Human arrogance. It’s something I’ve been thinking about a lot lately. I think that we, even as individuals, grow with a number of assumptions about the world that are simply false. In particular, it seems to me like we all share an over-simplistic view of our planet and the natural world. I suppose that we must try our best to organize our world if we are going to make sense of it, but I always try to keep in mind that our labels and concepts are entirely artificial, and in all likelihood, totally inconsistent with reality.
To demonstrate what I mean, I want to discuss the animal kingdom. Consider that mankind was faced with a daunting task: he beheld the world and all the millions of creatures that dwelt upon it, and he assumed the responsibility of naming and categorizing all of them. It is an incredibly complicated task. In fact, today we are still trying. We call it “taxonomy,” and it is the science of classification.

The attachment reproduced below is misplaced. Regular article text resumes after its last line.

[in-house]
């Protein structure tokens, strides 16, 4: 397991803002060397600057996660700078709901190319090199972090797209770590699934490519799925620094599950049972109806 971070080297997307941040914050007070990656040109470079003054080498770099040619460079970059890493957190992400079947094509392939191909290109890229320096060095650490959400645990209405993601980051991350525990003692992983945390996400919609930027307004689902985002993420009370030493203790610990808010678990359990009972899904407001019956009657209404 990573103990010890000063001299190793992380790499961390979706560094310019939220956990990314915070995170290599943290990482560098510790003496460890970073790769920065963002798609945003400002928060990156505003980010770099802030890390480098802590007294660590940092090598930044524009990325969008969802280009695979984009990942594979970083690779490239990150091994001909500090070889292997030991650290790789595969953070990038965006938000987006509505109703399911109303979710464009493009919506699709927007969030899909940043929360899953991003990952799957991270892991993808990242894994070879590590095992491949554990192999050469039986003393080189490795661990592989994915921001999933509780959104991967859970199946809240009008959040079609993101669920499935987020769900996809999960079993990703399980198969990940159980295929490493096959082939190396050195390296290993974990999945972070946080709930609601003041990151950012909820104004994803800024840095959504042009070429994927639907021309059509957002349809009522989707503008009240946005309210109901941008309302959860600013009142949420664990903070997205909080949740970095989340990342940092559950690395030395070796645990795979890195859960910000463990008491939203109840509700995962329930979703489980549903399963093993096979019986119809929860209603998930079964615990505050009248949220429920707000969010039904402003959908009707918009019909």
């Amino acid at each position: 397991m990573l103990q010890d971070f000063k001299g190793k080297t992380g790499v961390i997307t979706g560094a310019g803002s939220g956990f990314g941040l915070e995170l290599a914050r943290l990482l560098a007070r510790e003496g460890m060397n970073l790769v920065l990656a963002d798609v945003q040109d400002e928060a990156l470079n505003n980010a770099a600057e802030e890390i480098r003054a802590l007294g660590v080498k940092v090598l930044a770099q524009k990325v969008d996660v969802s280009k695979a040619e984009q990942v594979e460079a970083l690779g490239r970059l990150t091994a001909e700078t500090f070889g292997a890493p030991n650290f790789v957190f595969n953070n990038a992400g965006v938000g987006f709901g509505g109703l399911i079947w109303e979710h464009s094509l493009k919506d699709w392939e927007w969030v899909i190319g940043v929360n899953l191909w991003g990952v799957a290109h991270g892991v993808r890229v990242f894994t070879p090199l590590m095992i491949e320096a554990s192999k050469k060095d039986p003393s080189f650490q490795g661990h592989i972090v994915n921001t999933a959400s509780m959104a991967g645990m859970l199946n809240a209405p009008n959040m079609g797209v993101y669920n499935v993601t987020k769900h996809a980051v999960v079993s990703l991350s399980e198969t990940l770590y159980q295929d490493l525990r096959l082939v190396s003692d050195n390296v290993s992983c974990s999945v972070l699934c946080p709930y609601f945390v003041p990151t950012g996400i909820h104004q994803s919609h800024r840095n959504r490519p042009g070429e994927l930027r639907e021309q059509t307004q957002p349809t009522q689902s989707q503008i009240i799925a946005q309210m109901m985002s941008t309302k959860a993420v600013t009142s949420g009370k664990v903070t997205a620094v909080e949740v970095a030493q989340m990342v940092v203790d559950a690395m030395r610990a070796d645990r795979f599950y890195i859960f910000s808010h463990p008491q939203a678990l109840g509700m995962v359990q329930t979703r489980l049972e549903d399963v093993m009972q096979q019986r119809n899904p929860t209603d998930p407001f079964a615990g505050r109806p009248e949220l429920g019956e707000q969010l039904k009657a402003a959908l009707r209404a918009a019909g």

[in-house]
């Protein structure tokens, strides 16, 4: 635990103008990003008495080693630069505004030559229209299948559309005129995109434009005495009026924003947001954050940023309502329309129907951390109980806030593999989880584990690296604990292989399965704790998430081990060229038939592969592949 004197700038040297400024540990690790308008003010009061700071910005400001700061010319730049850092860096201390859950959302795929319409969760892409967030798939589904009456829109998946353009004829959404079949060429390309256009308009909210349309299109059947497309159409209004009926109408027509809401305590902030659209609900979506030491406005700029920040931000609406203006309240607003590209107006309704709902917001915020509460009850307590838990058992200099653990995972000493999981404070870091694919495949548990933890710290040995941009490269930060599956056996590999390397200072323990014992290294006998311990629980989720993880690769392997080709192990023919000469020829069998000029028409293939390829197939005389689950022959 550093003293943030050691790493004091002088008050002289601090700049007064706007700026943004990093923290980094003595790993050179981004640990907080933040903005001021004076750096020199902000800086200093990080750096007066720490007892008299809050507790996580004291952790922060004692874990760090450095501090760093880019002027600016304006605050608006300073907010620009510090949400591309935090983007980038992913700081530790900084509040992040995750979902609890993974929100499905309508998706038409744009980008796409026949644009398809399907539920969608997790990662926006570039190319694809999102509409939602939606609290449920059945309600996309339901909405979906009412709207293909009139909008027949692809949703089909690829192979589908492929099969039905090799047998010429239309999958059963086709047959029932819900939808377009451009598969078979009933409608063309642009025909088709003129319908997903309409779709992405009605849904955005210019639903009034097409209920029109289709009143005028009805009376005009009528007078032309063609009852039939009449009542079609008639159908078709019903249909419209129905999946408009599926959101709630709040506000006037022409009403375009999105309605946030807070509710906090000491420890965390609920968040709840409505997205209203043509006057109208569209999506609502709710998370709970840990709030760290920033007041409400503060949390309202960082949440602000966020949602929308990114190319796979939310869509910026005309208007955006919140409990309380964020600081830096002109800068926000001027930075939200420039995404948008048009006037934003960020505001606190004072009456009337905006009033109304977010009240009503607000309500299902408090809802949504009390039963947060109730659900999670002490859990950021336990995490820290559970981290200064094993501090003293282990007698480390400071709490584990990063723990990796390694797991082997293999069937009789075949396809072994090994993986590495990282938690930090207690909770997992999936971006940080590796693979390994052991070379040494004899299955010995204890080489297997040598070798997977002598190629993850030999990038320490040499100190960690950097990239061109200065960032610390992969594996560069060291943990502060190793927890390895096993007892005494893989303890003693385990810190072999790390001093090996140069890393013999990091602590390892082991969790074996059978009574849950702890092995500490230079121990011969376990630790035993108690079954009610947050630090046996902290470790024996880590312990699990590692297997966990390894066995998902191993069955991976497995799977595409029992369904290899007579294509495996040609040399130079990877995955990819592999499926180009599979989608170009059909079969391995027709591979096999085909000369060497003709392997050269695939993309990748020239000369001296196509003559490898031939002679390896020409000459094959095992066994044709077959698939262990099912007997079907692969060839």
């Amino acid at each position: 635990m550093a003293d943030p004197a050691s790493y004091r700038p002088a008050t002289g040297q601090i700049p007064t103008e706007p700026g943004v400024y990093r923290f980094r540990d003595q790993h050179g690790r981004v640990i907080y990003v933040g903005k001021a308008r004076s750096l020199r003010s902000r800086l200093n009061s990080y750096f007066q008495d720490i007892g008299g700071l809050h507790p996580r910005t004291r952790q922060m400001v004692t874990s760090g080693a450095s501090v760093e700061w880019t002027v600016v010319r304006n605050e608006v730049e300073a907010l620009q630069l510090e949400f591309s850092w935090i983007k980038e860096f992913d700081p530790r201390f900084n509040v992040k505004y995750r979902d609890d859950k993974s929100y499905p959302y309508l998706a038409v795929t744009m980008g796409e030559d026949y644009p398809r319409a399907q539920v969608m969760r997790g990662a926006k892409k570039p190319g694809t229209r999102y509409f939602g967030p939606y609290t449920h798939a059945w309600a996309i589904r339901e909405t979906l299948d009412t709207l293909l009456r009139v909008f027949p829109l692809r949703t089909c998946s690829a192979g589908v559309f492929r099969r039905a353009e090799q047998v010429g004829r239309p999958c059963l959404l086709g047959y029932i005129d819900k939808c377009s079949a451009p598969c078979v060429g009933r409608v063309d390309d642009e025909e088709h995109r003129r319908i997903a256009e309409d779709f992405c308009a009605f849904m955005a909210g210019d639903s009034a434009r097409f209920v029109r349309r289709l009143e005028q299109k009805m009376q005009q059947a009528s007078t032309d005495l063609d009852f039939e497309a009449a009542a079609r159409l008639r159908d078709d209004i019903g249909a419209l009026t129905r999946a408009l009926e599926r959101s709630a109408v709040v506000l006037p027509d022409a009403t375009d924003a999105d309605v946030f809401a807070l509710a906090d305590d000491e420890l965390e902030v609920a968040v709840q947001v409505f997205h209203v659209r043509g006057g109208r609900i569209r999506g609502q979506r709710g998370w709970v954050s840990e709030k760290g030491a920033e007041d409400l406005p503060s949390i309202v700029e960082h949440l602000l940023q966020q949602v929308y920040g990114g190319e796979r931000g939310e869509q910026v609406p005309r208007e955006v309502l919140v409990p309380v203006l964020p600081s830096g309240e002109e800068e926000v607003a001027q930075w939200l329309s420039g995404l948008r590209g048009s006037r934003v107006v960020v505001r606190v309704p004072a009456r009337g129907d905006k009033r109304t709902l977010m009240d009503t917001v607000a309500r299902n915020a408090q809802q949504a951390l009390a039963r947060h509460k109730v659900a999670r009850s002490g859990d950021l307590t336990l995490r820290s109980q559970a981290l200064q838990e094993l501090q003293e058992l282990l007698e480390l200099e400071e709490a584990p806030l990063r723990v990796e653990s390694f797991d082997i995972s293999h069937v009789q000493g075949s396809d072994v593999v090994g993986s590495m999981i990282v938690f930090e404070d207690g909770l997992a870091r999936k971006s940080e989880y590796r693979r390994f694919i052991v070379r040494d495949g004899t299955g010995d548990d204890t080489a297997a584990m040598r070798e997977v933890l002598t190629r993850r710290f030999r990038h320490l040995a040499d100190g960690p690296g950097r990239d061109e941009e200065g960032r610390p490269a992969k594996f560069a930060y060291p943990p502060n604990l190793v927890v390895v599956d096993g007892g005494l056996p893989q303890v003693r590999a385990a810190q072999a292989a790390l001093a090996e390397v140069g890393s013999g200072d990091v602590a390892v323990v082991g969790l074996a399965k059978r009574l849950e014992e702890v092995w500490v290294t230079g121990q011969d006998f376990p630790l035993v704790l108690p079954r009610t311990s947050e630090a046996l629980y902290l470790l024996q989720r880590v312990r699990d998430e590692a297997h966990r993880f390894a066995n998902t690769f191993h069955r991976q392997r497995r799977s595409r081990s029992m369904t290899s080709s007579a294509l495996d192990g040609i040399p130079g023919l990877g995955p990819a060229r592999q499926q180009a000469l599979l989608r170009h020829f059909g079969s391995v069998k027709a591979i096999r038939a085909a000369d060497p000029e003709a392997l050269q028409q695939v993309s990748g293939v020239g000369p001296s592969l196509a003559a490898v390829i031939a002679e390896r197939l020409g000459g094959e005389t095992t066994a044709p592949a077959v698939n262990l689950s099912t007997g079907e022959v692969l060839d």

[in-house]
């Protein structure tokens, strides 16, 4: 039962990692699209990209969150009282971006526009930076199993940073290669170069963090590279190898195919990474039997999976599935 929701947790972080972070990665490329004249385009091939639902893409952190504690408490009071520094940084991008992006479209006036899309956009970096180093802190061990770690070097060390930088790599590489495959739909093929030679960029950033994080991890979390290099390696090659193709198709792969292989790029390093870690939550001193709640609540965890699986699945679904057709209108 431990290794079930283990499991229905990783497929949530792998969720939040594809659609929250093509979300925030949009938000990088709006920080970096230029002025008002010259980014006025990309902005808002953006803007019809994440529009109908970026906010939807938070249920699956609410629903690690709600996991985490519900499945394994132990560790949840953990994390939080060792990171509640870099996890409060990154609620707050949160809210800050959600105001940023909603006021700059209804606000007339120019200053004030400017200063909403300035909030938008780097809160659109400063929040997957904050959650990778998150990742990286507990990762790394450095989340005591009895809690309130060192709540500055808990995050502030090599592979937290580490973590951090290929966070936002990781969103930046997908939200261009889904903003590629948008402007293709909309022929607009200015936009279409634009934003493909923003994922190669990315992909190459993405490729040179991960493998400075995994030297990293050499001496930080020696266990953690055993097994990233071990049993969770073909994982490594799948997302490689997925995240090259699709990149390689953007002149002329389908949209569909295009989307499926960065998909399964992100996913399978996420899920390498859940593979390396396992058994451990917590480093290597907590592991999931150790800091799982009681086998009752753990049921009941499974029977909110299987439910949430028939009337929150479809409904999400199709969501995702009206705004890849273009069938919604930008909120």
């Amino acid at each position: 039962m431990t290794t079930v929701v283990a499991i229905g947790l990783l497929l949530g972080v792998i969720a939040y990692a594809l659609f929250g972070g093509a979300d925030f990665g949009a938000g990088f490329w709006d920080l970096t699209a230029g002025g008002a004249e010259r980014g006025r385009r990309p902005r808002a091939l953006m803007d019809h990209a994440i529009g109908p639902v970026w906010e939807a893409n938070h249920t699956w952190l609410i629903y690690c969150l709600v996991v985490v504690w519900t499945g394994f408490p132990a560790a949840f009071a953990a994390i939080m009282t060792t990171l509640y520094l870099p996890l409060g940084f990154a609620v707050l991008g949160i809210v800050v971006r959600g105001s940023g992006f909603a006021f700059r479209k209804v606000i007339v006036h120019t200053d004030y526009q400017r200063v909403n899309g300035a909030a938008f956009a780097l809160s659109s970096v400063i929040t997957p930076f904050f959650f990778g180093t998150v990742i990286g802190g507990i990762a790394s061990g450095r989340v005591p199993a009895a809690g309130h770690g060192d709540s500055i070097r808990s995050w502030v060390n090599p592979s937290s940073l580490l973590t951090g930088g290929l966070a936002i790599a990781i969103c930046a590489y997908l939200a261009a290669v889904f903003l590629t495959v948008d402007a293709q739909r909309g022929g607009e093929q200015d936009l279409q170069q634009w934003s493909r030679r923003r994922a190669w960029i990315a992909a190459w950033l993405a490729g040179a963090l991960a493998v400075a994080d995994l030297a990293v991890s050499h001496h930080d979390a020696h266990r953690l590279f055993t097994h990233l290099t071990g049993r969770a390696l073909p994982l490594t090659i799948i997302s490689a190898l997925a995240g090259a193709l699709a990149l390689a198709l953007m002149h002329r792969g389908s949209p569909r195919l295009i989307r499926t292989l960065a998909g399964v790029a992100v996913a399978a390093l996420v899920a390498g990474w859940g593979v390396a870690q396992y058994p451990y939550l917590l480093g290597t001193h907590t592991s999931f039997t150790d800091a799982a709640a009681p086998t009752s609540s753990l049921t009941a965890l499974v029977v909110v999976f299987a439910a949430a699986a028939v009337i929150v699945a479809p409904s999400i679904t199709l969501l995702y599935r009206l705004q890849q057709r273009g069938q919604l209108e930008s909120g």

Categories, by their very nature, are static and unmoving. Categories cannot be bent or twisted. They are utterly discreet, like conceptual brick walls. For example, we have invented one such classification called “mammal,” which includes any animal on Earth that is warm-blooded and produces milk.
However, looking at mammals, we see that they are all very different. Since humans are warm blooded, and because we produce milk, we are considered to be mammals. Whales do the same thing, so they are called mammals too, even though our first inclination would be to think of them as “big fish.” Clearly, some categories include a very large diversity of creatures.